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Structuring Strategies Presents Rebecca Baron

April 2, 2013
Tuesday, April 2, 2013 - 7:00pm - 9:00pm

CalArts, Bijou Theater

FILM/VIDEO: A program of early and recent works by Rebecca Baron, faculty member in the CalArts Program of Film/Video, and Los Angeles-based media artist and filmmaker.


okay bye-bye
(16mm film, color, sound, 39 mins, 1998)

In okay bye-bye, so named for what Cambodian children shouted to the U.S. ambassador in 1975 as he took the last helicopter out of Phnom Penh in advance of the Khmer Rouge, Rebecca Baron explores the relationship of history to memory. She questions whether, "image and memory can occupy the same space." Building on excerpts from letters, found super-8 footage of an unidentified Cambodian man, iconographic photographs from the Vietnam War and other partial images, Baron combines epistolary narrative, memoir, journalism, and official histories to question whether something as monumental as the genocidal slaughter of Cambodians during the Pol Pot regime can be examined effectively with traditional methodologies.

"In treading a very fine line between documentary and personal diary, okay bye-bye suggests that treating history as a discourse different from other forms of memory is misleading.

Following the photographs of the victims of a Cambodian political prison from their status as mug shots to their commodification as part of a gallery exhibition, and comparing Richard Nixon's cult of personality to Pol Pot's utter lack of one, Baron proposes that what is worse than forgetting the past is, 'forgetting the relationship between the past and the present.'" ---2000 Whitney Biennial exhibition catalogue.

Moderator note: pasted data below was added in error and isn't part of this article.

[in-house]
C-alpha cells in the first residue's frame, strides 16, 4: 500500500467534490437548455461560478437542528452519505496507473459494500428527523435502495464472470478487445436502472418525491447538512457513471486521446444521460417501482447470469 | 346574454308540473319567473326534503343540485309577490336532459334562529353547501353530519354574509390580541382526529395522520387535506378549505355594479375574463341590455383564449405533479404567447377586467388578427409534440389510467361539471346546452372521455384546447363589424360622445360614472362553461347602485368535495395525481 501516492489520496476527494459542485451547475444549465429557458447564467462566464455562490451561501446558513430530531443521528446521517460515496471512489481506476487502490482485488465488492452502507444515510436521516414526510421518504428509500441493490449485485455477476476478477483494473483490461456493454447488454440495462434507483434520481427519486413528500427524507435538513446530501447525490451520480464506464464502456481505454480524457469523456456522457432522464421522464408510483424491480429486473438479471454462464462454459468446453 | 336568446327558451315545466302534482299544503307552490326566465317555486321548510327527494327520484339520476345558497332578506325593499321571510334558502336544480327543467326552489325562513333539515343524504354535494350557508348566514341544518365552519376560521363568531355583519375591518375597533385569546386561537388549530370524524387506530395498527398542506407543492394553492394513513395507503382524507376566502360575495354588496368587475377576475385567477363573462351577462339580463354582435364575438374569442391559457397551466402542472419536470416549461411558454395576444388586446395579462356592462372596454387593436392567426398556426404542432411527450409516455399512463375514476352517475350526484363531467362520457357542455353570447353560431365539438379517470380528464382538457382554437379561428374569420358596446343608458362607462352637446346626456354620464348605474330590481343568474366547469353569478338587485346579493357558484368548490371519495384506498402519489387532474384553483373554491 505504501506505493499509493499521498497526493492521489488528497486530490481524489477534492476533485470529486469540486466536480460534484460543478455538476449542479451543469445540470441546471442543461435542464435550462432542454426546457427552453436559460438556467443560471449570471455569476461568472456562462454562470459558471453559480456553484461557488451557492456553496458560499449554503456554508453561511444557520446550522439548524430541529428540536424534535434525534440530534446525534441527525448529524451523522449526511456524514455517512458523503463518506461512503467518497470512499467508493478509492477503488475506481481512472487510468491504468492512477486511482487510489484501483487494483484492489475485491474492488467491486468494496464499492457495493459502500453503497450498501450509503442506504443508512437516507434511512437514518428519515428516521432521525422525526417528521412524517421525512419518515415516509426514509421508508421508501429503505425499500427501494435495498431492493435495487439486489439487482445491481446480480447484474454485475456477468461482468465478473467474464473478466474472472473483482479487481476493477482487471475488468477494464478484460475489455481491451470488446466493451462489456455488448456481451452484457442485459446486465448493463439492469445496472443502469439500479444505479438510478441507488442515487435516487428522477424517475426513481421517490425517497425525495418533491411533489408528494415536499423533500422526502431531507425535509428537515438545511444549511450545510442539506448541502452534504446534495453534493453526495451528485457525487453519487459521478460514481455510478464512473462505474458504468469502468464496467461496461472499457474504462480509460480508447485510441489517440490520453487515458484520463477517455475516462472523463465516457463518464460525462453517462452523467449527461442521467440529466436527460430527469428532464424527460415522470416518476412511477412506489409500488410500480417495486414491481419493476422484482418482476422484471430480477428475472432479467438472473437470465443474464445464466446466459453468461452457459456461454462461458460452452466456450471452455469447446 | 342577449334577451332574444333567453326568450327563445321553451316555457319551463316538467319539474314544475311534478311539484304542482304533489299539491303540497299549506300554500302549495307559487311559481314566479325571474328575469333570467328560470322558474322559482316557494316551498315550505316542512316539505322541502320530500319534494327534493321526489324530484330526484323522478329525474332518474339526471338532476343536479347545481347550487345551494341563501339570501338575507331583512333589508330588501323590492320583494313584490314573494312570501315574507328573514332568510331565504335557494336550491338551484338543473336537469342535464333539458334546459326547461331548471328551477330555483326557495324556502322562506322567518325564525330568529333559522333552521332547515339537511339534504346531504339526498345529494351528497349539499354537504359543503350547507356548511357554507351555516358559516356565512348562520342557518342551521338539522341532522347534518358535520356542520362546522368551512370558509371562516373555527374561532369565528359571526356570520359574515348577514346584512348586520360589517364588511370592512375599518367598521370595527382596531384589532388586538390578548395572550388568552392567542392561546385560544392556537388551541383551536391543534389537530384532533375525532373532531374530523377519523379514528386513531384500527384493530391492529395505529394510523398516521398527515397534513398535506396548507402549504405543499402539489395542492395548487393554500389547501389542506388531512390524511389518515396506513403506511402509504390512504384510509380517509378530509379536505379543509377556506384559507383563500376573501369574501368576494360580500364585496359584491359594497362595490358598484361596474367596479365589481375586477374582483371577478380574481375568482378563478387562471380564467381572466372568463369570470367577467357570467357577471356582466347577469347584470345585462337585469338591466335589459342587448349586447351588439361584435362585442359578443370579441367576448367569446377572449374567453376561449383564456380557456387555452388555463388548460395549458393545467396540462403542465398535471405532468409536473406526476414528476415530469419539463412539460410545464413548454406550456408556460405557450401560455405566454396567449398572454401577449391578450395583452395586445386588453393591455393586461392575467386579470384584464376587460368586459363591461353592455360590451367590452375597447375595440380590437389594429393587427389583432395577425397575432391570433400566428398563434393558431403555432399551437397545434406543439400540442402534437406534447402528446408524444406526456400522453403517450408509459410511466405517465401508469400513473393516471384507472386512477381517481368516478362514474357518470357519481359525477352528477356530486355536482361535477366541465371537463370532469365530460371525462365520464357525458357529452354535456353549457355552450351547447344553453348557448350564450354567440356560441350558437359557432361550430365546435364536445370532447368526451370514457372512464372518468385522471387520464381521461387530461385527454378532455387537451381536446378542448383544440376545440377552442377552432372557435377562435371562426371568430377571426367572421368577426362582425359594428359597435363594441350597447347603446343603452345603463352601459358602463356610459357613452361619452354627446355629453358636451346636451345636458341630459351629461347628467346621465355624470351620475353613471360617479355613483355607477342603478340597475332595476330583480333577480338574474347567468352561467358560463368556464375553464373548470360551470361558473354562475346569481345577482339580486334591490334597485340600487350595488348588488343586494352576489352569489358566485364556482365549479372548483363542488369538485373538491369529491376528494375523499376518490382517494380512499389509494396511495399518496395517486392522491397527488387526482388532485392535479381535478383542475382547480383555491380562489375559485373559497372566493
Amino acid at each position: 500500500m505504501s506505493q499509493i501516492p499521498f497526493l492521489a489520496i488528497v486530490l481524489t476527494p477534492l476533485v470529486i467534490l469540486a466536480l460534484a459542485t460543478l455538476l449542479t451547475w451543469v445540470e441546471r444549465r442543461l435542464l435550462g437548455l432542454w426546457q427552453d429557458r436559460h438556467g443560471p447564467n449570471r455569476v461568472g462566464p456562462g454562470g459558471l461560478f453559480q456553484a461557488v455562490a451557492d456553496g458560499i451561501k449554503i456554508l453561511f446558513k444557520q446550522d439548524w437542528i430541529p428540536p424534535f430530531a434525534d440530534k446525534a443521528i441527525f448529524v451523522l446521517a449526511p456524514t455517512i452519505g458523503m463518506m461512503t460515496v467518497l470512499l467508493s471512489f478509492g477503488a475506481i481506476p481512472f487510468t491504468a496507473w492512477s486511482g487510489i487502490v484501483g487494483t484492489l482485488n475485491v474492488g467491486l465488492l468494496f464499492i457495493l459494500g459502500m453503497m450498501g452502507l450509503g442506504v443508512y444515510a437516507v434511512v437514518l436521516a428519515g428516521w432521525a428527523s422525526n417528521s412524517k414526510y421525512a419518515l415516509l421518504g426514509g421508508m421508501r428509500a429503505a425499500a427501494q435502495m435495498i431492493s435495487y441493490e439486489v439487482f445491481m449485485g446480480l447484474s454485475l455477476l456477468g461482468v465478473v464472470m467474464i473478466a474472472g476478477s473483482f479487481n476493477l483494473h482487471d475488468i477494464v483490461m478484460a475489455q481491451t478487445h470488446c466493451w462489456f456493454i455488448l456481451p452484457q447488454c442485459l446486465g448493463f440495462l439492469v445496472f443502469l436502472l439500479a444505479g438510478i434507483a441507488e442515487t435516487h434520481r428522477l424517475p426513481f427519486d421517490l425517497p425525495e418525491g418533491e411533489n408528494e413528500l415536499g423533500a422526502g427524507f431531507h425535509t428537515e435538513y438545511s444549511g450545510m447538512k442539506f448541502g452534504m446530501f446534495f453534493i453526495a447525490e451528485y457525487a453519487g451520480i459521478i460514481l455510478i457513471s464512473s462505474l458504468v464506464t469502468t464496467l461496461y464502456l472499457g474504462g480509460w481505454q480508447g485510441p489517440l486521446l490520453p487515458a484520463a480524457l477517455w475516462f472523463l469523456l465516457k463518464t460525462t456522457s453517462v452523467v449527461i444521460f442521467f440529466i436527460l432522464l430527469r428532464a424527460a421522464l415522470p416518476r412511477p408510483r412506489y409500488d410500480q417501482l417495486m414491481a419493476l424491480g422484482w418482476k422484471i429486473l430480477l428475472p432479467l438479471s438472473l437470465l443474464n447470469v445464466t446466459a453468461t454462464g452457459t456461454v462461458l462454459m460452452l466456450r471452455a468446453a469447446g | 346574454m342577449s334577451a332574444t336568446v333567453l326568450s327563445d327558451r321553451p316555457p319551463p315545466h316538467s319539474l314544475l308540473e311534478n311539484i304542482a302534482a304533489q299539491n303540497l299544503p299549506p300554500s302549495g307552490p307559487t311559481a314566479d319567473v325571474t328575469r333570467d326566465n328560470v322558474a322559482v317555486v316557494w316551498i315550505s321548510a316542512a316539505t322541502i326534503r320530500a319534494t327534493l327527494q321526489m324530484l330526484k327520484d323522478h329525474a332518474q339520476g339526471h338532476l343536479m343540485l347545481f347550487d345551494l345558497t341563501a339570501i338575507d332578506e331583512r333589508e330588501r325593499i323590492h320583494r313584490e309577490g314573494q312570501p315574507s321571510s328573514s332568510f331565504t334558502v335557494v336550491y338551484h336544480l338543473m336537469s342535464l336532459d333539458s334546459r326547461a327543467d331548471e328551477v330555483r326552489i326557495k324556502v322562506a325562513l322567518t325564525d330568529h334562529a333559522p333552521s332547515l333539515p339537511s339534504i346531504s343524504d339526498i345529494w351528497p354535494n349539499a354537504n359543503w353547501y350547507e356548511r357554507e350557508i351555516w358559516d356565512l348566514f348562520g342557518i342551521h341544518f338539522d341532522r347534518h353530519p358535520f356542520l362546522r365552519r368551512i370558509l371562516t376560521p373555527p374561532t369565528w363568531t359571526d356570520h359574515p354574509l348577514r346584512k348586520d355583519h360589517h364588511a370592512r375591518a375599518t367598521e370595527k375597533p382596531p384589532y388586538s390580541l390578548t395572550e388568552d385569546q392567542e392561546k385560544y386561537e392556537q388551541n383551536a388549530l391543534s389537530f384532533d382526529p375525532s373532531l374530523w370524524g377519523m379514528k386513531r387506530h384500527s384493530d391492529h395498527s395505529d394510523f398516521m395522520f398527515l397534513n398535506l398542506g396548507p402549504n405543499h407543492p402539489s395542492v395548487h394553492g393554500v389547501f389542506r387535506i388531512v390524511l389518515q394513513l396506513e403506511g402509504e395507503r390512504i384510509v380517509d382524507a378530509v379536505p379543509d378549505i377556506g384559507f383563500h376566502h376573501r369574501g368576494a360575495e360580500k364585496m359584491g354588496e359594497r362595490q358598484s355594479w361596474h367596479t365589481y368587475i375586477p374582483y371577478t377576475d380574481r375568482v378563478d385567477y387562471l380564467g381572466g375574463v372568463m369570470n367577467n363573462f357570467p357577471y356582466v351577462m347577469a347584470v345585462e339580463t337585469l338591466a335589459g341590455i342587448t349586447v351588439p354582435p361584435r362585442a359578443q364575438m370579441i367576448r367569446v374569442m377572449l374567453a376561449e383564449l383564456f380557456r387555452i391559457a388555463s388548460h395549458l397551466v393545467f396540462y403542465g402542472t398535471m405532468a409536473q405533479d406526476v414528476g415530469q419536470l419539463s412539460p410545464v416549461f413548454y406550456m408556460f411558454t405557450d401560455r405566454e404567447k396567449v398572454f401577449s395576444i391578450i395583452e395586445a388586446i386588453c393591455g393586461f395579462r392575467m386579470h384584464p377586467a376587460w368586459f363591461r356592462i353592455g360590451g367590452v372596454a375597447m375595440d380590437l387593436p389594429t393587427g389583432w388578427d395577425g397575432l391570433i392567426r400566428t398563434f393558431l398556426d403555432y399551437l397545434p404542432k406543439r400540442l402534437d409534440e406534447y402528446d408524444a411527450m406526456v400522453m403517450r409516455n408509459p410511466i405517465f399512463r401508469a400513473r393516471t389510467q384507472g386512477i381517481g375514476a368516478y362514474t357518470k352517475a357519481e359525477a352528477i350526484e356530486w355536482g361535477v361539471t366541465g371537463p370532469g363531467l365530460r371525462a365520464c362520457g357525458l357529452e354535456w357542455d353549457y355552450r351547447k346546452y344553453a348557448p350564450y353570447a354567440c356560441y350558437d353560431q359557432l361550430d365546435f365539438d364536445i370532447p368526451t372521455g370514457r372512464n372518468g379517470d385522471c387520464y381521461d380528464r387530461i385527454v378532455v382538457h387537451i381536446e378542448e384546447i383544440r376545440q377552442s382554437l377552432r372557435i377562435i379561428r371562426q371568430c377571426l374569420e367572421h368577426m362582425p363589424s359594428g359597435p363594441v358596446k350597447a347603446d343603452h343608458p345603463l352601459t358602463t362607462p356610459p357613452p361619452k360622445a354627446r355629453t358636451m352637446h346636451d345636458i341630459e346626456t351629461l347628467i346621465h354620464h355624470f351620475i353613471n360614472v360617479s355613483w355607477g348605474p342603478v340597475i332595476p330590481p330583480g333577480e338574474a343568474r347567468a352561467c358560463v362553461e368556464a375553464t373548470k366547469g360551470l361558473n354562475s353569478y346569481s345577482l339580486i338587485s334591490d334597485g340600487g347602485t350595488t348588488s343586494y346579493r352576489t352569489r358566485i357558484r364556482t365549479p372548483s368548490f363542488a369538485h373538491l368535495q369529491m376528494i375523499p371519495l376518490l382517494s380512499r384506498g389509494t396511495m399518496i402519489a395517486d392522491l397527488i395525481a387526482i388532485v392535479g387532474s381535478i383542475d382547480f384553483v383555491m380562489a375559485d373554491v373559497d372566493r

Lossless (series) collaboration with Douglas Goodwin

“In Baron and Goodwin's Lossless series the “materiality” of the digital becomes the source-code for experimental execution. The artists' renditions of appropriated films are certainly not “lossless” (i.e. a copy of the original in which nothing is lost), but rather gainful: through various techniques of digital disruption – compression, file-sharing, the removal of essential digital information – the artists reveal the gain of a “new” media, full of material forms ripe for aesthetic sleuthing.” -Braxton Soderman

Lossless #2 (b/w, sound, digital video, 3 mins)

"Lossless #2 is a mesmerizing assemblage of compressed digital images of Maya Deren and Alexander Hammid’s 1943 masterpiece Meshes of the Afternoon. Baron and Goodwin play heavily with Teiji Ito’s 1959 soundtrack, making the film’s lyrical ambience feel more astonishing than ever before." - Neil Karassik

Lossless #3 (color, sound, digital video, 10 mins)